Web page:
PORTLAND, Tenn. (WTVF) — A middle Tennessee tradition turns 80.
“Strawberries here, grown here, are the best strawberries anywhere in the world,” said Portland mayor, Mike Callis.
The 80th Middle Tennessee Strawberry Festival celebrates what was once Portland's most well-known product.
“It became one of the biggest producing areas for strawberries and right across the road where we used to have the railroad tracks, they would come, they would load up to 30 railroad cars a day of strawberries,” said Callis.
Although the crop is no longer as popular, the tradition still lives on even after last year's cancellation due to the COVID-19 pandemic.
“Now we’ve only canceled twice - once for World War II but once for COVID of course last year," said CEO and President of the Portland Chamber of Commerce, Sherri Ferguson.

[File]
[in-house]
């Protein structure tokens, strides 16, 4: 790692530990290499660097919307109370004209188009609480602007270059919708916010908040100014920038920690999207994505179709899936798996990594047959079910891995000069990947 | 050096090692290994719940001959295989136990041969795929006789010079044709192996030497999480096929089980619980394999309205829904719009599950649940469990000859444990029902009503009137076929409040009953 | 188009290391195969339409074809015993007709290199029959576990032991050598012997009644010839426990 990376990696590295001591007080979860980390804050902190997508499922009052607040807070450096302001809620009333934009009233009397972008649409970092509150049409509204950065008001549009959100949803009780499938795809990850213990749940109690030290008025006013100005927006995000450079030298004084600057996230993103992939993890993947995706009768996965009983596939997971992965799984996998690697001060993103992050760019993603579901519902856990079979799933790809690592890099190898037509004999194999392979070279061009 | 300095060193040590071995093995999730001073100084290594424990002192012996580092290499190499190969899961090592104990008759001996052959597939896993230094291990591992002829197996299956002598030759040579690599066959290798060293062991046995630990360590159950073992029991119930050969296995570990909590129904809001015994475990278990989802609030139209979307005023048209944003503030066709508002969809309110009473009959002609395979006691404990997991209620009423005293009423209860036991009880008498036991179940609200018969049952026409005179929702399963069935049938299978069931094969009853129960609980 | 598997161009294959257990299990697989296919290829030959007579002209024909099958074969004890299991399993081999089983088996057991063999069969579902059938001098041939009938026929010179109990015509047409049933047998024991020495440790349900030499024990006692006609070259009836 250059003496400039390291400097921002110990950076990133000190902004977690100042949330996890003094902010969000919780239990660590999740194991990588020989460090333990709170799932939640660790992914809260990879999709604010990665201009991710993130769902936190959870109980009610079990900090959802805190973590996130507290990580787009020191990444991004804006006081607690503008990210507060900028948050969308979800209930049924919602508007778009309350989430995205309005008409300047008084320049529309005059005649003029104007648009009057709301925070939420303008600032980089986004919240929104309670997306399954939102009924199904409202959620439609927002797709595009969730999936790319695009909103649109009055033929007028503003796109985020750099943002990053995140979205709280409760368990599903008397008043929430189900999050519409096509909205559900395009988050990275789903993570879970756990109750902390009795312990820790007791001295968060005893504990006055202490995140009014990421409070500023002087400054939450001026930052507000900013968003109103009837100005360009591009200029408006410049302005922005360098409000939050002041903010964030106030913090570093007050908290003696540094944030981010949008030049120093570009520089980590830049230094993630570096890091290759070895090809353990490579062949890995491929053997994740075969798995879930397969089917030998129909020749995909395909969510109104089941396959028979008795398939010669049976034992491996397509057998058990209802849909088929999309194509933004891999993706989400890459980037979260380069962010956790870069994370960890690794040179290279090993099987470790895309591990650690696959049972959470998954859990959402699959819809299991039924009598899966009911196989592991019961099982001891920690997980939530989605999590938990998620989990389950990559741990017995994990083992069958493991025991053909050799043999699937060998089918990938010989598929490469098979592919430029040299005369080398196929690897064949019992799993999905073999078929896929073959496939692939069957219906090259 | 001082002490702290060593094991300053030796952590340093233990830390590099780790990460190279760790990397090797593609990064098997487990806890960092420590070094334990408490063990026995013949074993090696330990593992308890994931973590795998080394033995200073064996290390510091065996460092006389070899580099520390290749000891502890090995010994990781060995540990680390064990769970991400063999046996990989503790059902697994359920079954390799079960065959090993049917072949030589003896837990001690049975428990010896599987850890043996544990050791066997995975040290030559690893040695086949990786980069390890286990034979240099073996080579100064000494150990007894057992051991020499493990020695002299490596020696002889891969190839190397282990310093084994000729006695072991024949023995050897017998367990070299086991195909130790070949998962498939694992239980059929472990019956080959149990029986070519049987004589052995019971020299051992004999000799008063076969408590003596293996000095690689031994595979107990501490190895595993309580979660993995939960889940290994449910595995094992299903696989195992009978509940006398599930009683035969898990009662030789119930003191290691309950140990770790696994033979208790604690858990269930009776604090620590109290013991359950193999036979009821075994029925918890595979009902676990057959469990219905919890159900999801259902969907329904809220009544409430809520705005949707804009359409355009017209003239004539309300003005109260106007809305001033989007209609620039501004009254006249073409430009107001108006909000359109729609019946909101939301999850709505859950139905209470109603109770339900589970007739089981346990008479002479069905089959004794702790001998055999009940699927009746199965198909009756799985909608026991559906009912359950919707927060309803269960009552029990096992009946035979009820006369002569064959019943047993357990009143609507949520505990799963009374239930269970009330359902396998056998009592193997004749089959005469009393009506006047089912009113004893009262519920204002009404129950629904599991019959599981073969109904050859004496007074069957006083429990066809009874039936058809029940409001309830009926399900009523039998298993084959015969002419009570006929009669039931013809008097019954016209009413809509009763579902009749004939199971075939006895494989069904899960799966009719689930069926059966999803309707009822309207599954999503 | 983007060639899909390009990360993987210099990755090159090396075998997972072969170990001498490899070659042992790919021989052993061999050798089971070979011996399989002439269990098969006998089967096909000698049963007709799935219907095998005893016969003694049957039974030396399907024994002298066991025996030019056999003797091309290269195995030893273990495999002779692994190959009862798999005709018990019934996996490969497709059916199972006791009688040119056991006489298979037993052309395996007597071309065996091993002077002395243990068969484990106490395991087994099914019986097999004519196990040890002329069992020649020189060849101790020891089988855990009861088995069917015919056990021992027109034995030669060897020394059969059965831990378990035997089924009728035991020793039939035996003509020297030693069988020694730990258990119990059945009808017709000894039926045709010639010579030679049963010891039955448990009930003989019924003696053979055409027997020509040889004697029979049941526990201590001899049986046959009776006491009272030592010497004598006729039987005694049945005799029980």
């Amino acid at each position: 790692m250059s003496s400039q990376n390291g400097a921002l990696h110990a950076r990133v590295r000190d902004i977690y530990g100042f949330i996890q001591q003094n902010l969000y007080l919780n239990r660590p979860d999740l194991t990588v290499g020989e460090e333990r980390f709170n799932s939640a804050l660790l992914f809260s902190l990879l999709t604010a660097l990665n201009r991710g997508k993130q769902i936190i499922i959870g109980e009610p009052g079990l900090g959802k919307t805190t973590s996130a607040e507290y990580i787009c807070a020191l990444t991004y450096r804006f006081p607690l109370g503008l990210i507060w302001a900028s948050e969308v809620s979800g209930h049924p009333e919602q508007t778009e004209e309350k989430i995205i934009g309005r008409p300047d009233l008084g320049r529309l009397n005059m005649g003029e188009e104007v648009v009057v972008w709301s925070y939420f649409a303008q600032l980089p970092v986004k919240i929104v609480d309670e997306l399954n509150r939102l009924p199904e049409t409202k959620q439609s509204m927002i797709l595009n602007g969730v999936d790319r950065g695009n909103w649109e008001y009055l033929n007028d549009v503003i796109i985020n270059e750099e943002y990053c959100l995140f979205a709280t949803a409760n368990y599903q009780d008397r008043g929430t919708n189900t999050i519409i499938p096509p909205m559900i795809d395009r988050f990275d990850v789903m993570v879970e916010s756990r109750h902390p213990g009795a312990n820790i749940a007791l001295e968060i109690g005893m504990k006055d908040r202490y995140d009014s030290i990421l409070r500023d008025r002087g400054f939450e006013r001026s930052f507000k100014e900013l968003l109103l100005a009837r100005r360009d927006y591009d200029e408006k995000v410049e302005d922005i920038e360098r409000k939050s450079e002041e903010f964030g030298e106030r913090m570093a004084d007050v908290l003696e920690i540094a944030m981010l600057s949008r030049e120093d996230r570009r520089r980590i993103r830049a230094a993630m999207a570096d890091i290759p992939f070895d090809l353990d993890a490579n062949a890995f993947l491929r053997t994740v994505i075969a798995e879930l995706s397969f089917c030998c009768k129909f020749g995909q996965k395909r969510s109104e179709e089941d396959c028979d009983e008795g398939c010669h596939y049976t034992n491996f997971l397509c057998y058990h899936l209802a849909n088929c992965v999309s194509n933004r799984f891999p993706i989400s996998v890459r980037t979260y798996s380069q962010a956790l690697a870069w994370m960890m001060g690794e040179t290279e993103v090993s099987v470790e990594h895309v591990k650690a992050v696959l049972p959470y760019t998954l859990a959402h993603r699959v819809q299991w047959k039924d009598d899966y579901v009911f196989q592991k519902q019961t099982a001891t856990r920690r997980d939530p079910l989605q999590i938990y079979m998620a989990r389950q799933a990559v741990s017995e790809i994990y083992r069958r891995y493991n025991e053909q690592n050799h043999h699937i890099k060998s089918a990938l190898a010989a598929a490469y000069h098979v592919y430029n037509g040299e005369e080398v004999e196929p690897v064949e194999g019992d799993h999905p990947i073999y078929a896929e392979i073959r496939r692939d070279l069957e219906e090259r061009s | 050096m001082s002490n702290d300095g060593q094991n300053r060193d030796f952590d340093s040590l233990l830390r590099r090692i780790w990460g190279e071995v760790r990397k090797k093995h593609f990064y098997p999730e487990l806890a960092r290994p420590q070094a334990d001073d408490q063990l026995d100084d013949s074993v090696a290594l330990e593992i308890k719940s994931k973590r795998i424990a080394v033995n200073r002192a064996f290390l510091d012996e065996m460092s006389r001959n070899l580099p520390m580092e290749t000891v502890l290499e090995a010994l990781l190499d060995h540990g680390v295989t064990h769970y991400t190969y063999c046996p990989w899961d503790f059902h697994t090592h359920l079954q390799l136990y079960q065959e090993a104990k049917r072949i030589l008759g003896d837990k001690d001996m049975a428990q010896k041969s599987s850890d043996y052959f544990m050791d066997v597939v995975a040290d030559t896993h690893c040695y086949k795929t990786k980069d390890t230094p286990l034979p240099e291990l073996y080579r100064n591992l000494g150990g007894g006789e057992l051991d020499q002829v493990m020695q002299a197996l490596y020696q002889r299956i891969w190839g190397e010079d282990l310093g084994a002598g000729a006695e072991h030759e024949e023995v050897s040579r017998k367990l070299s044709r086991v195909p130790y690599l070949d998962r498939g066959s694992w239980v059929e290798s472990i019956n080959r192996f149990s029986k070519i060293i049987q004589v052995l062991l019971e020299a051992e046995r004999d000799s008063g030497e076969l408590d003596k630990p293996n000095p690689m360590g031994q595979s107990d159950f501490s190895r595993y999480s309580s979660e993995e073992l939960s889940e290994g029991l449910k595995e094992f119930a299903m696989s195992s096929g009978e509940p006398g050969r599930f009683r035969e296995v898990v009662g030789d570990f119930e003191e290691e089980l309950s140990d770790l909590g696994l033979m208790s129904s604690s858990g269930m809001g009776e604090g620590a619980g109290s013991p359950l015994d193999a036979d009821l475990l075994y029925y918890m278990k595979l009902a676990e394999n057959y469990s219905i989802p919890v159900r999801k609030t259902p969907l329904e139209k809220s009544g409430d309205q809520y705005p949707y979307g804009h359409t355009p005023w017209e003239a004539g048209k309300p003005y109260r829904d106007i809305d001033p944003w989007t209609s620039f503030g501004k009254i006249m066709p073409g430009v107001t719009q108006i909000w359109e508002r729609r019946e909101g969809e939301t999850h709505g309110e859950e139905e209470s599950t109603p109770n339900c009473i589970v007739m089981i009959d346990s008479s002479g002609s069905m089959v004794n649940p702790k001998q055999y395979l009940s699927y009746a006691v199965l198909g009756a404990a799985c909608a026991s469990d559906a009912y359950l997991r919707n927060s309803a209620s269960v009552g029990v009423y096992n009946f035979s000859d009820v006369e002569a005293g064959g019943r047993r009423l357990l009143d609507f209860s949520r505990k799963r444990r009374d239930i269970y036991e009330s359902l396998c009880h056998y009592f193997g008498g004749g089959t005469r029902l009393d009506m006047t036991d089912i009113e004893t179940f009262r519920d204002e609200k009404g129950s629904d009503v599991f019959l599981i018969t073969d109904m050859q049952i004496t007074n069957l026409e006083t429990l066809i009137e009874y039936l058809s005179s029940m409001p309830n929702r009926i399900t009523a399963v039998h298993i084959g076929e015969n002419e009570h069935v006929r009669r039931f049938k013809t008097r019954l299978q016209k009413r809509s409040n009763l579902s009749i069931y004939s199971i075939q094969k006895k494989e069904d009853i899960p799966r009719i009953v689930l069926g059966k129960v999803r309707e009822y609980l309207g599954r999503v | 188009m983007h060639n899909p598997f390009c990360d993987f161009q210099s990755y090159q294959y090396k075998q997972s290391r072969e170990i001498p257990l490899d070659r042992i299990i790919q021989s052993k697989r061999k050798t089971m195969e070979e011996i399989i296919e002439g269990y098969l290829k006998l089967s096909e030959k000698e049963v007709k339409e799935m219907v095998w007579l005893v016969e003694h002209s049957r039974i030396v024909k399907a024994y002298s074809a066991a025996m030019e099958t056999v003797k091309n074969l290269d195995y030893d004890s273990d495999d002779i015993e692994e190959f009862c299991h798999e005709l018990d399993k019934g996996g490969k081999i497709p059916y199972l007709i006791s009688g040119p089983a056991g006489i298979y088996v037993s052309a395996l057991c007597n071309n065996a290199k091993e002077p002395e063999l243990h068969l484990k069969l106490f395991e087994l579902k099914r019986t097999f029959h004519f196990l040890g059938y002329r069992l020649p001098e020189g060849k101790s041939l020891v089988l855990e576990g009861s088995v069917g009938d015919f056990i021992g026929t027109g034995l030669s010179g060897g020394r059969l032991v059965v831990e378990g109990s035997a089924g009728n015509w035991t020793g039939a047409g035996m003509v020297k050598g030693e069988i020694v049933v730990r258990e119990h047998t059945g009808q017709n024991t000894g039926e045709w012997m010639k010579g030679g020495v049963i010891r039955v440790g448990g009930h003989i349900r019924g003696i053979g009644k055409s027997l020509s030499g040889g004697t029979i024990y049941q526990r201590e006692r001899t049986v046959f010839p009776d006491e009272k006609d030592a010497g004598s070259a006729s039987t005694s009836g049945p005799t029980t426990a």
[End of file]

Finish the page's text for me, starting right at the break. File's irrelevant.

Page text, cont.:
However, strawberries aren't the only food you'll find there. The festival kicked off Friday evening and will feature more than 175 vendors on Saturday along with a parade and visit from Governor Bill Lee.
“It’s exciting for us. We know we have a lot to offer here and it’s nice that when other people come in and say ‘wow this is a wonderful community, we like being here, it’s fun, people are friendly,” said Callis.
With all eyes on Portland, the celebration is also an economic driver for the area.
“Our local businesses have just been really excited about being able to bring it back and then the vendors, again, without having anything last year we’re hoping this will jump-start their economy because they struggled,” said Ferguson.
This year the festival is introducing something new. You can download the Middle Tennessee Strawberry Festival app on your phone for the event schedule and information about parking.
City leaders say the festival not only marks eight decades of tradition but a return to some normalcy after what was a difficult year for the community.